Two in three older LGBT people experience discrimination in healthcare
Two in three older LGBT+ people have faced discrimination or abuse in the healthcare system, discouraging them from seeking treatment.
The finding is part of a review of existing research commissioned by PinkNews Media Group ahead of its first-ever Ageing Summit to identify key issues relevant to older LGBT+ people in areas such as healthcare, social care, housing and financial services.
The summit, held on Tuesday (May 14) in London, will use the findings and recommendations of the review carried out by Aegon to form the basis of its discussion on issues facing older LGBT+ people—broadly understood to be those aged 50+.
Research has shown that, as well as encountering discrimination in healthcare, older LGBT+ people also face prejudice in residential, nursing and assisted care, leading them to either hide their sexuality or discard those options for their care.
Adding to the list of issues is the lack of housing projects catering to older LGBT+ people—the Manchester City Council’s plans to create the UK’s first retirement community for LGBT+ people, announced in 2017, have yet to materialise.
The review also found a lack of research focusing on the financial services needs of older LGBT+ people as well as lack of detailed understanding of the needs of specific segments of the elderly LGBT+ population, as research predominantly focuses on the experiences of “white, middle-class, well-educated, urban men who actively participate in the gay community.”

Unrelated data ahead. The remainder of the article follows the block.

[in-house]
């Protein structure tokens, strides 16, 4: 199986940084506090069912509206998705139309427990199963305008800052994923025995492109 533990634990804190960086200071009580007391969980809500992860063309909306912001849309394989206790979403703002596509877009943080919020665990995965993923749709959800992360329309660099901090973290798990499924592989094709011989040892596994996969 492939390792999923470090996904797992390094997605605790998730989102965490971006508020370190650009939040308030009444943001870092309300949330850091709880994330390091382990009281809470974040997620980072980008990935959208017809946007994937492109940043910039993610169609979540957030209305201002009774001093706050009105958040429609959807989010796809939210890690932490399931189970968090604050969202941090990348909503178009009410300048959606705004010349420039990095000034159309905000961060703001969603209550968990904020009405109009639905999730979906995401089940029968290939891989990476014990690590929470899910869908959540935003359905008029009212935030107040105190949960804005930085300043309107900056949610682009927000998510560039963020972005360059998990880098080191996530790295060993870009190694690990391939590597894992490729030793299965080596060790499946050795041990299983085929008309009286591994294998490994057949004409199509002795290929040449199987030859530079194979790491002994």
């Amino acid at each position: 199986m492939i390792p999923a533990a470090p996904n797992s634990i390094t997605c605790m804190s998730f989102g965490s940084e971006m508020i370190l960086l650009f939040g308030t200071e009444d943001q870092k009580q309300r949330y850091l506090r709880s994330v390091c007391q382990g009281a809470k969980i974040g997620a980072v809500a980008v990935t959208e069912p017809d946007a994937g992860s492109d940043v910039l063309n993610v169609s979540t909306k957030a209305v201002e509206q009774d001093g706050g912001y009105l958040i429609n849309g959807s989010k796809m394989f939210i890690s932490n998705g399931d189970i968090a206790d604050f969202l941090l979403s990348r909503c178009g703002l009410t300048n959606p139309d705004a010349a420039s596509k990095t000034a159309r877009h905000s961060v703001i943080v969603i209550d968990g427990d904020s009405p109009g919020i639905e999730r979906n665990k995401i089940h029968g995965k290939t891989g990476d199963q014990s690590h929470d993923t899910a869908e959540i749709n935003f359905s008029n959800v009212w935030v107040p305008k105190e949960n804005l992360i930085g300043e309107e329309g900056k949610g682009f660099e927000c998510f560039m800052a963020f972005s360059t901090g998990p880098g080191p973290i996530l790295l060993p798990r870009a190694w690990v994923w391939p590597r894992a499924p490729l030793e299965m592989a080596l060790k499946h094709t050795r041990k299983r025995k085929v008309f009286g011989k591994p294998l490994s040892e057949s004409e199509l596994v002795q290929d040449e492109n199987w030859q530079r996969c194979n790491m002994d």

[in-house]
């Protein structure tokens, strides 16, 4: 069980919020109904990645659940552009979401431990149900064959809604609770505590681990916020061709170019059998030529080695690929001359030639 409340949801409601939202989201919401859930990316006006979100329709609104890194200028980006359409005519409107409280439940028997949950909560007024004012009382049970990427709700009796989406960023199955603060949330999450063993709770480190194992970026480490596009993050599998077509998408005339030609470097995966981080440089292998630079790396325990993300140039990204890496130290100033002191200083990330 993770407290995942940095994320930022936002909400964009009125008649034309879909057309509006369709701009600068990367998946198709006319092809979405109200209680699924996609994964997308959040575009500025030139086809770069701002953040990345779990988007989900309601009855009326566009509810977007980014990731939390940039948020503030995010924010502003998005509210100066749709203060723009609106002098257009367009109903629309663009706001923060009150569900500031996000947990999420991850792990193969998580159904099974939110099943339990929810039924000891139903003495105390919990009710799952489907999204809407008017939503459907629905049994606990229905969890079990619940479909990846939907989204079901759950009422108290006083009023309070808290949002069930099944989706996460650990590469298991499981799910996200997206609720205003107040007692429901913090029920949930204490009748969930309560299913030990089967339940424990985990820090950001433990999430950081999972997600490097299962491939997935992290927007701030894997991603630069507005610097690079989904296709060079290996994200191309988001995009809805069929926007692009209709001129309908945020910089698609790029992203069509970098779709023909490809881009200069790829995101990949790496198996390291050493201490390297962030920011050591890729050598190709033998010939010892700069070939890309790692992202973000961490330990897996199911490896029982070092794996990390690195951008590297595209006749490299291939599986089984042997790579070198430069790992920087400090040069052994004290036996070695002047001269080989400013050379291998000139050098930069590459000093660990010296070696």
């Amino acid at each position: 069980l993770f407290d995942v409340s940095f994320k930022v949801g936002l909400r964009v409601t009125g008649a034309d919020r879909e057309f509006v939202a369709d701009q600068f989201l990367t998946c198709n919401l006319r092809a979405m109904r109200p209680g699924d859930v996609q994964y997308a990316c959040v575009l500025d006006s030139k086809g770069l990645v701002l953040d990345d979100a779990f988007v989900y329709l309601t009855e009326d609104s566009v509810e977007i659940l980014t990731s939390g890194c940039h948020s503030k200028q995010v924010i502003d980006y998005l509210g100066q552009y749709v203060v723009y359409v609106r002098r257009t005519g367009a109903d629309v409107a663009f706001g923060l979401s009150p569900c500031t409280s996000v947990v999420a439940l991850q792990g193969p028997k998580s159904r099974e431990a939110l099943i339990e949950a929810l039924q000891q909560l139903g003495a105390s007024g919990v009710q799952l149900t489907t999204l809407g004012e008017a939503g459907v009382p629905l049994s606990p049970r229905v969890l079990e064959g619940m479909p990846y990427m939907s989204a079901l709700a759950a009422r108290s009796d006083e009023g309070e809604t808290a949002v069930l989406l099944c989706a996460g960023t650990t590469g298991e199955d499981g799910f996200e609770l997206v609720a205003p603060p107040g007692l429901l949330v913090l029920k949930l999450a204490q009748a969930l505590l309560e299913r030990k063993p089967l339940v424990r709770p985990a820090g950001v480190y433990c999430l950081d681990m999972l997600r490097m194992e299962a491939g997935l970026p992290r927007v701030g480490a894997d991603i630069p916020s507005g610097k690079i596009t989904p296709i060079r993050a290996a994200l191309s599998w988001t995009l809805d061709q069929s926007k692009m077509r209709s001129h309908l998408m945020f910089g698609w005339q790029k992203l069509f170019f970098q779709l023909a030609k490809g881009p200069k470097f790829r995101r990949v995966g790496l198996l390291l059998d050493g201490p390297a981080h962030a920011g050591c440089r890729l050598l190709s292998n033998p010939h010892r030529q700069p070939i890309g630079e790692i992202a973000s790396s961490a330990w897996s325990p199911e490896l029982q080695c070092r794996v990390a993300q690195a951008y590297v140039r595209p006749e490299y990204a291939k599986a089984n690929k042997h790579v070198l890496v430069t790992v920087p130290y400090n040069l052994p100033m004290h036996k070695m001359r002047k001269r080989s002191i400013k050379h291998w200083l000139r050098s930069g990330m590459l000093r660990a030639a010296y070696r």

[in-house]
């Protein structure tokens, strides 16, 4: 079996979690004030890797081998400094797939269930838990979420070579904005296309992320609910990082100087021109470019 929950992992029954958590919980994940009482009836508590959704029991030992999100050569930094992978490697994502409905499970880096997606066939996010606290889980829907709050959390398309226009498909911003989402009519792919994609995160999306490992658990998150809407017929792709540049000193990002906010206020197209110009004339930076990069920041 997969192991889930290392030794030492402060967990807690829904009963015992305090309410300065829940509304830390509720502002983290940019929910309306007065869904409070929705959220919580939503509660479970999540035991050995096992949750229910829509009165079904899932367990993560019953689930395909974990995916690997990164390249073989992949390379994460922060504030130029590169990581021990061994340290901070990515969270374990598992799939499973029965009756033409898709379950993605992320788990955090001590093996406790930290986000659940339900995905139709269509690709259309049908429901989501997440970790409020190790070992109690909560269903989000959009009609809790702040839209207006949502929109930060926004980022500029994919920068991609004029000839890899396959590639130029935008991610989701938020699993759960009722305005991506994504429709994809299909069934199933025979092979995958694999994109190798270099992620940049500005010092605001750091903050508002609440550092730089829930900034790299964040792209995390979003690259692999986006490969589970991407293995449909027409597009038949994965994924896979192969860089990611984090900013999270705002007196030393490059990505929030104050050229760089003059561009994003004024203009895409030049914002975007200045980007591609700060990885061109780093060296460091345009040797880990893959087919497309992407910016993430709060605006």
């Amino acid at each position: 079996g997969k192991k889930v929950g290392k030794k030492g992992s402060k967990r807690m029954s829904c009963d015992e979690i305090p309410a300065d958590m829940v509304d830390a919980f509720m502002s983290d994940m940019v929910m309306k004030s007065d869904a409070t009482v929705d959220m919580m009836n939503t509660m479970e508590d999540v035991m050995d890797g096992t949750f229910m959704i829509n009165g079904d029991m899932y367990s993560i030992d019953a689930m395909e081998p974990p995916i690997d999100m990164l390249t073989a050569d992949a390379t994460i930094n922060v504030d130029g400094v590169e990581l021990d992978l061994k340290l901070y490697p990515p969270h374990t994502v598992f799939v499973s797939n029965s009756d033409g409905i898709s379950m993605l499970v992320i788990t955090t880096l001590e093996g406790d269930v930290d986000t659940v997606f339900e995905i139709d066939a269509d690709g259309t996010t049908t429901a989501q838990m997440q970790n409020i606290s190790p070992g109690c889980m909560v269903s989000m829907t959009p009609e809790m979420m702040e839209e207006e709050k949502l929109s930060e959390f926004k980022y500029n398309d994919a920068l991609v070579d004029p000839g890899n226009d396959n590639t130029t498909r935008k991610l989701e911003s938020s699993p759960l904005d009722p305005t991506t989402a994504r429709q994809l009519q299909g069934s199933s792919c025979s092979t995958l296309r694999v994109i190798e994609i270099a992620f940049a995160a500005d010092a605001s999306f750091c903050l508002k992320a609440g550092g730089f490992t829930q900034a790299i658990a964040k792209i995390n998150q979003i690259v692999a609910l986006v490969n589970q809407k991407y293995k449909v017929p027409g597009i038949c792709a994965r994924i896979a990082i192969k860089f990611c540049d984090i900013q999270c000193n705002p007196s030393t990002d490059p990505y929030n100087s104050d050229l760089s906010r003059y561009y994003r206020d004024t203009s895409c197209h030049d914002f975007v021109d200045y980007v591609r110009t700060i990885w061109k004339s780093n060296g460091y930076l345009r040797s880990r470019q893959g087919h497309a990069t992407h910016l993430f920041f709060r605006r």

Needs of older LGBT+ people should be included in LGBT Action Plan
Recent research such as a report from the International Longevity Centre, has found that older LGBT+ people in the UK suffer from poorer physical and mental health than their straight peers.
PinkNews and Aegon’s review sets out several recommendations to tackle the issues facing older LGBT+ people, for instance amending the government’s LGBT Action Plan to focus more greatly on the needs of the elderly LGBT+ population, dedicating resources towards projects that are already taking place in the housing, health and social care, and legal and financial sectors.
Another recommendation focuses on setting and enforcing anti-discrimination standards across healthcare, social care and housing providers, including the provision of training to staff to improve the treatment of older LGBT+ people.
The review also suggests a role for the private sector to play in supporting older LGBT+ people, for instance disseminating information on the issues so they are prepared to make the necessary arrangements for later on in life.
“The recommendations in this report, and the research that informs it, have the potential to drive meaningful progress in the fight against inequality over the coming years.”
— Benjamin Cohen
“The first generations of LGBT+ people to have witnessed decriminalisation are ageing. For some, this means entering a care system which still fails to meet the needs of our community. My hope is that these generations who fought so hard and lost so much for the rights we now enjoy are not forgotten,” said PinkNews CEO Benjamin Cohen.
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He added: “The recommendations in this report, and the research that informs it, have the potential to drive meaningful progress in the fight against inequality over the coming years.”
Stephen McGee, CFO of Aegon UK, said: “We welcome the publication of the review which brings together a multitude of studies on the issues facing the LGBT+ community when it comes to ageing.
“Whether it’s concern about ensuring financial assets are passed on to the right beneficiaries or a worry about the potential for discrimination in later life care, the Review points to a number of areas associated with finance, housing, care and health which warrant further investigation.”
See PinkNews’ full Ageing Summit report below: